Seeing Blackness: Found Footage and the Archive as Modes of Investigation in the Hanging of Marie-Josèphe Angélique


  • Victor Arroyo



media culture, found footage, visual culture, experimental filmmaking, research-creation, experimental documentary, identity politics, critical heritage


Marie-Josèphe Angélique was a black slave in New France (Montreal, Canada) tried for setting a fire, burning down much of what is now known as Old Montreal. She was brutally tortured and hanged, her body eventually burned to ash in 1734. Over the last years, there has been an increased national interest in the figure of Marie-Josèphe Angélique, however, scholars and authorities have not come to an agreement about her hanging. Some speculate that the authorities, under pressure from an enraged population seeking a scapegoat, took the easy way out and condemned Angélique. Others believe that Angélique was determined to undermine the slave system and started the fire as revenge against her owner. I decided to explore these racial anxieties through my experimental documentary Anna O and the Case of Displaced Memory (2017), in which I used the hanging of Marie-Josèphe Angélique as an entry point to explore the relationship between the constitution of a racialized self, racial representation and the construction of collective memory, employing found footage as a mode of inquiry and aesthetic exploration into notions of appropriation, documentation and intertextuality.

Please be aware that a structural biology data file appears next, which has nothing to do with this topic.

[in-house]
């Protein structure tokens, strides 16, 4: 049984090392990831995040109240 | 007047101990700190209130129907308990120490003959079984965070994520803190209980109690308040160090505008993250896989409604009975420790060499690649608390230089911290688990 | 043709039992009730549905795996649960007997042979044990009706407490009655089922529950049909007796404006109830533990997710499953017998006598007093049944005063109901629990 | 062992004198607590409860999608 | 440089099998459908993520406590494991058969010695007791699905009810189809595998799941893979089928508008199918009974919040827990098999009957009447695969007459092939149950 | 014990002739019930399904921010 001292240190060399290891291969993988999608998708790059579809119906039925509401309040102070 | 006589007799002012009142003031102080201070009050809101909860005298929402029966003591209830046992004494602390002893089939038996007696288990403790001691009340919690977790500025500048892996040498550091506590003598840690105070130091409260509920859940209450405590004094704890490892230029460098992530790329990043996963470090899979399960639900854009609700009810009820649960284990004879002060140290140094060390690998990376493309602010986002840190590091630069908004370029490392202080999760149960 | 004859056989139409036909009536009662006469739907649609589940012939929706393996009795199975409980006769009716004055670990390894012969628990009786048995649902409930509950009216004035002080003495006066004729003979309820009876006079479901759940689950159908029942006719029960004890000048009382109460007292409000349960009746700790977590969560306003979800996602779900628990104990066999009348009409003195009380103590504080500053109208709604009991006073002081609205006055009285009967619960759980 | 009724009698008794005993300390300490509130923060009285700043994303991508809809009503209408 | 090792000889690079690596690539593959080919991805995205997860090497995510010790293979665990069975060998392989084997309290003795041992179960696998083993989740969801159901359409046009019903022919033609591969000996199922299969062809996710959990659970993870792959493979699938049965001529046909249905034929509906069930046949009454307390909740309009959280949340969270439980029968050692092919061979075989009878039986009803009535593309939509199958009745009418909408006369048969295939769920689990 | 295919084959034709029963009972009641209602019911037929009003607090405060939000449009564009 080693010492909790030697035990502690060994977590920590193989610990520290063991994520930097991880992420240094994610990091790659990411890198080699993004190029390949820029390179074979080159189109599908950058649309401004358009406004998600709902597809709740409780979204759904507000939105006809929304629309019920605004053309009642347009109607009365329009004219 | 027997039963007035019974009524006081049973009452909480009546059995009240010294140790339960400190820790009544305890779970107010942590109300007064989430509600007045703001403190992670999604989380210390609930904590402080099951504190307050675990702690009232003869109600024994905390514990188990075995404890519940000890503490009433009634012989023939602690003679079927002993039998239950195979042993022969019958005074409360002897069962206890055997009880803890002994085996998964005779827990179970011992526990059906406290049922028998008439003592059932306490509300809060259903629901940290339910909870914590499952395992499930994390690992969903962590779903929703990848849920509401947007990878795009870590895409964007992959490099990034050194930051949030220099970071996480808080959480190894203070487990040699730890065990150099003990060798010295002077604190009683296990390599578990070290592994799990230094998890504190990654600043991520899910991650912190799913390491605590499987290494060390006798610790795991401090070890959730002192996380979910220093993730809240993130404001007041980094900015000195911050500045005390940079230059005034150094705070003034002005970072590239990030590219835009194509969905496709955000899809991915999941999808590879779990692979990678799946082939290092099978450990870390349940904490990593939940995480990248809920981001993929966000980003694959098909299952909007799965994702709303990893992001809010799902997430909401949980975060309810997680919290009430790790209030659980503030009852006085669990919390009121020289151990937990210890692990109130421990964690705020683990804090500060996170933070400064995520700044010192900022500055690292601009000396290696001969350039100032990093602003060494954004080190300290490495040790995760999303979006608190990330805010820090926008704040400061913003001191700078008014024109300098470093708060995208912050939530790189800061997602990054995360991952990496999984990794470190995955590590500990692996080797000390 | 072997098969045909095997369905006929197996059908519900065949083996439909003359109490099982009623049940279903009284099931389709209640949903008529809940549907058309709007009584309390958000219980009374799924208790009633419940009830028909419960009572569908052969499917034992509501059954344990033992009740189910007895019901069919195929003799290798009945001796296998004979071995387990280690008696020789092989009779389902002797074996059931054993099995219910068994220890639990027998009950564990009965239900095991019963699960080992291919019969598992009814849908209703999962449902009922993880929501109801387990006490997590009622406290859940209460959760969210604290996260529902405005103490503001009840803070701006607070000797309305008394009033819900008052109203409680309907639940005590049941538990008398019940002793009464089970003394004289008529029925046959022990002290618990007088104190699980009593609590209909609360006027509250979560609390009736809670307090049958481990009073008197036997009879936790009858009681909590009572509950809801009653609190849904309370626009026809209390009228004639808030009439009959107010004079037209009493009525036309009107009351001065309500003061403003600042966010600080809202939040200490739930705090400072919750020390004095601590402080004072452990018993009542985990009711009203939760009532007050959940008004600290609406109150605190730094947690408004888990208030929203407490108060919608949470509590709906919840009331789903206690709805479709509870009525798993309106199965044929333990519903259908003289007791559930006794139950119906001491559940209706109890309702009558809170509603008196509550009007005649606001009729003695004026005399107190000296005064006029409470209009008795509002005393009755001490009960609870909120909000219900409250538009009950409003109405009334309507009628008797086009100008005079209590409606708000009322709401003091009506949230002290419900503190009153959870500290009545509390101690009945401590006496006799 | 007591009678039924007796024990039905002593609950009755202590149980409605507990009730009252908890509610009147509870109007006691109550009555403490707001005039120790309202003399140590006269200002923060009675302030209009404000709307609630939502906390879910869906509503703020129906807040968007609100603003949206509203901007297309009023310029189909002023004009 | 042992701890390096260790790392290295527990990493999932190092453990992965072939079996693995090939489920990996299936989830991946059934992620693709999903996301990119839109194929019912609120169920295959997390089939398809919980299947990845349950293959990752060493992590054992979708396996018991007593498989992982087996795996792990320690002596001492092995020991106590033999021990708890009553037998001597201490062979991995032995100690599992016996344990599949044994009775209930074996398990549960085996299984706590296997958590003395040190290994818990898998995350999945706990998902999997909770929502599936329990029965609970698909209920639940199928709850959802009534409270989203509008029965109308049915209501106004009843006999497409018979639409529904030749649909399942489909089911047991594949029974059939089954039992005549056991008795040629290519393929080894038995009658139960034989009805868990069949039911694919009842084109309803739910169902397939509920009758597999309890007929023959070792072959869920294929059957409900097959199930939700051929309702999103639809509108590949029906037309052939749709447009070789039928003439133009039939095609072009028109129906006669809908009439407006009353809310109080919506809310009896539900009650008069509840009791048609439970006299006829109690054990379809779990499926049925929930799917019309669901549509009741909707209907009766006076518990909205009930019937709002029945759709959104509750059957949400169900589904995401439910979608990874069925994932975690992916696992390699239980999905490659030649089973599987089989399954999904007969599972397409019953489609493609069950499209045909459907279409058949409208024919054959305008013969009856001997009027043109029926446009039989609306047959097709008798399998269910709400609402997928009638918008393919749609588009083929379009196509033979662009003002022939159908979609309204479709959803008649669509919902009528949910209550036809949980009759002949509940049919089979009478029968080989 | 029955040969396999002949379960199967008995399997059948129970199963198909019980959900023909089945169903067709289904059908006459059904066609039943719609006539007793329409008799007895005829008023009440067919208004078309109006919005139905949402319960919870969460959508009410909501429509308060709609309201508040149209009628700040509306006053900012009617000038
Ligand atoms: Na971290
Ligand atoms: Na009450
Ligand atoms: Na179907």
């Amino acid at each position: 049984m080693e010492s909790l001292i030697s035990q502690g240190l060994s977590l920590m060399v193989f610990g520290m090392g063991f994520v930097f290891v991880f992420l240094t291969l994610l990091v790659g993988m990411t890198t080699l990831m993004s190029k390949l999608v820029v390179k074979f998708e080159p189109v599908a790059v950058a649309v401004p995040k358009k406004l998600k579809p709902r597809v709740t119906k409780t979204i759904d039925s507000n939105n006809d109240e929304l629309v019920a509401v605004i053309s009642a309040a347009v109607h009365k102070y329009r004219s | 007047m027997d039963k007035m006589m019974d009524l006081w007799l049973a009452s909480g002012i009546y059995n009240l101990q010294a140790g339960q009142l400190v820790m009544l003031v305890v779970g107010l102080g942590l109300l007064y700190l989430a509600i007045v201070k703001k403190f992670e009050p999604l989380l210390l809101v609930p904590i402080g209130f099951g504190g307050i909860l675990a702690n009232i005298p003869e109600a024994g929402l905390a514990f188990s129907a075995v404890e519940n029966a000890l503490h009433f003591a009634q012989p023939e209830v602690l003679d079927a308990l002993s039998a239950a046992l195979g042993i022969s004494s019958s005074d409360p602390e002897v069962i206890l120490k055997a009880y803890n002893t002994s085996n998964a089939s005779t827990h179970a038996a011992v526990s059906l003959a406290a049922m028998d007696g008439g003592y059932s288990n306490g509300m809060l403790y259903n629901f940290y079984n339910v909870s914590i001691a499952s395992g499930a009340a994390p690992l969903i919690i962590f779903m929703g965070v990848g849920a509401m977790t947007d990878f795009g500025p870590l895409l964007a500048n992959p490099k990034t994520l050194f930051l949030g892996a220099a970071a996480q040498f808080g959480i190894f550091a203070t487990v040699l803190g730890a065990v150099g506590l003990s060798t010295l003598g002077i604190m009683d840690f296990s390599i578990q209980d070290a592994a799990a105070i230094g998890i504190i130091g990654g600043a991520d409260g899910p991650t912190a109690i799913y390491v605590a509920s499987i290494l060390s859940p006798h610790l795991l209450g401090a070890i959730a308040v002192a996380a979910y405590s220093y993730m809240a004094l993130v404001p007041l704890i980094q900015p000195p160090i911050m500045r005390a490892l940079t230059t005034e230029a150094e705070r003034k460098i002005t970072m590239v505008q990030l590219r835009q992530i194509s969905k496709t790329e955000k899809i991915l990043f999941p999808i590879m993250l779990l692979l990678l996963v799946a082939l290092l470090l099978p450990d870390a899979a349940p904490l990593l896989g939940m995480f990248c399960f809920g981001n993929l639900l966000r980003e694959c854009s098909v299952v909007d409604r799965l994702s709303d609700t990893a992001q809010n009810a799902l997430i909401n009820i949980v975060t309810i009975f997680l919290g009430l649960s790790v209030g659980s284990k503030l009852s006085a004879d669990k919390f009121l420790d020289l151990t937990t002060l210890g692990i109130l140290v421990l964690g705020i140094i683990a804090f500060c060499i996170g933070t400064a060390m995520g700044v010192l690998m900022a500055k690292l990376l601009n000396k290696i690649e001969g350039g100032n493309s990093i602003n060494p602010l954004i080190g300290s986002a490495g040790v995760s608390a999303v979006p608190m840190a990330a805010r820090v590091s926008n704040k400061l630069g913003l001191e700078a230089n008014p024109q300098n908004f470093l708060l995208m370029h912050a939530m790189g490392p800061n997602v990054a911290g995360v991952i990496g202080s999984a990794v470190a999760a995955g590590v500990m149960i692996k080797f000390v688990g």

Article received: December 28, 2017; Article accepted: January 10, 2018; Published online: April 15, 2018; Original scholarly paper


How to cite this article: Arroyo, Victor. "Seeing Blackness: Found Footage and the Archive as Modes of Investigation in the Hanging of Marie-Josèphe Angélique." AM Journal of Art and Media Studies 15 (2018): 147–158. doi: 10.25038/am.v0i15.238

Author Biography

Victor Arroyo

Victor Arroyo

Faculty of Fine Arts, Concordia University, Montreal, Quebec

Victor Arroyo (1977) is a video artist working in the intersections between documentary, video art and installation. He has lectured in Concordia University, Carleton University and the Birkbeck Institute for the Moving Image, and his work has been exhibited most recently at The Canadian Centre for Architecture CCA, Rencontres Internationales du Documentaire de Montréal RIDM, Santa Fe International New Media Festival, among many others. Founder of POLLO, a Moving Image House based in Montreal, Canada.


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How to Cite

Arroyo, V. (2018). Seeing Blackness: Found Footage and the Archive as Modes of Investigation in the Hanging of Marie-Josèphe Angélique. AM Journal of Art and Media Studies, (15), 147–158.